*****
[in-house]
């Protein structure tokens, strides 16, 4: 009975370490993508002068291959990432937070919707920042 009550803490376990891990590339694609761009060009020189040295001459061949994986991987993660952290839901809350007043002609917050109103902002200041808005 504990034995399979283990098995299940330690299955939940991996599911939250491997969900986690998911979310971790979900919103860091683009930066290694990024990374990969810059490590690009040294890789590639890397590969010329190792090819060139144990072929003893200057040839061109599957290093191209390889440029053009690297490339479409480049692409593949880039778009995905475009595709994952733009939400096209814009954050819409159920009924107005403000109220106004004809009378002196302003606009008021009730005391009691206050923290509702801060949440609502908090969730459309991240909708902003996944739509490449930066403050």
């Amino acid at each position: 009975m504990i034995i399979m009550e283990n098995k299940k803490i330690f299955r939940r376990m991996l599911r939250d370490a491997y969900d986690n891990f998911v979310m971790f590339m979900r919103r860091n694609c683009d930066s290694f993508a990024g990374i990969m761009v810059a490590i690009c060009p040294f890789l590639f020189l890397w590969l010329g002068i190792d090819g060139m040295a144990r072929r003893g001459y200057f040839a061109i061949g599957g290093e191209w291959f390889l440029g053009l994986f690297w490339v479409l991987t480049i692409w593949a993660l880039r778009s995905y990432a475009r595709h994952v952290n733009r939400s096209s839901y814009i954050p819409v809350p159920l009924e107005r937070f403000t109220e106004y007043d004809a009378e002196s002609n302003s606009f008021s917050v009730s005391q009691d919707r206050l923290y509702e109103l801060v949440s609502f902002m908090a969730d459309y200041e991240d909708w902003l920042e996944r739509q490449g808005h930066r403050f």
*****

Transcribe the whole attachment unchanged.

[in-house]
């Protein structure tokens, strides 16, 4: 009975370490993508002068291959990432937070919707920042 009550803490376990891990590339694609761009060009020189040295001459061949994986991987993660952290839901809350007043002609917050109103902002200041808005 504990034995399979283990098995299940330690299955939940991996599911939250491997969900986690998911979310971790979900919103860091683009930066290694990024990374990969810059490590690009040294890789590639890397590969010329190792090819060139144990072929003893200057040839061109599957290093191209390889440029053009690297490339479409480049692409593949880039778009995905475009595709994952733009939400096209814009954050819409159920009924107005403000109220106004004809009378002196302003606009008021009730005391009691206050923290509702801060949440609502908090969730459309991240909708902003996944739509490449930066403050």
């Amino acid at each position: 009975m504990i034995i399979m009550e283990n098995k299940k803490i330690f299955r939940r376990m991996l599911r939250d370490a491997y969900d986690n891990f998911v979310m971790f590339m979900r919103r860091n694609c683009d930066s290694f993508a990024g990374i990969m761009v810059a490590i690009c060009p040294f890789l590639f020189l890397w590969l010329g002068i190792d090819g060139m040295a144990r072929r003893g001459y200057f040839a061109i061949g599957g290093e191209w291959f390889l440029g053009l994986f690297w490339v479409l991987t480049i692409w593949a993660l880039r778009s995905y990432a475009r595709h994952v952290n733009r939400s096209s839901y814009i954050p819409v809350p159920l009924e107005r937070f403000t109220e106004y007043d004809a009378e002196s002609n302003s606009f008021s917050v009730s005391q009691d919707r206050l923290y509702e109103l801060v949440s609502f902002m908090a969730d459309y200041e991240d909708w902003l920042e996944r739509q490449g808005h930066r403050f």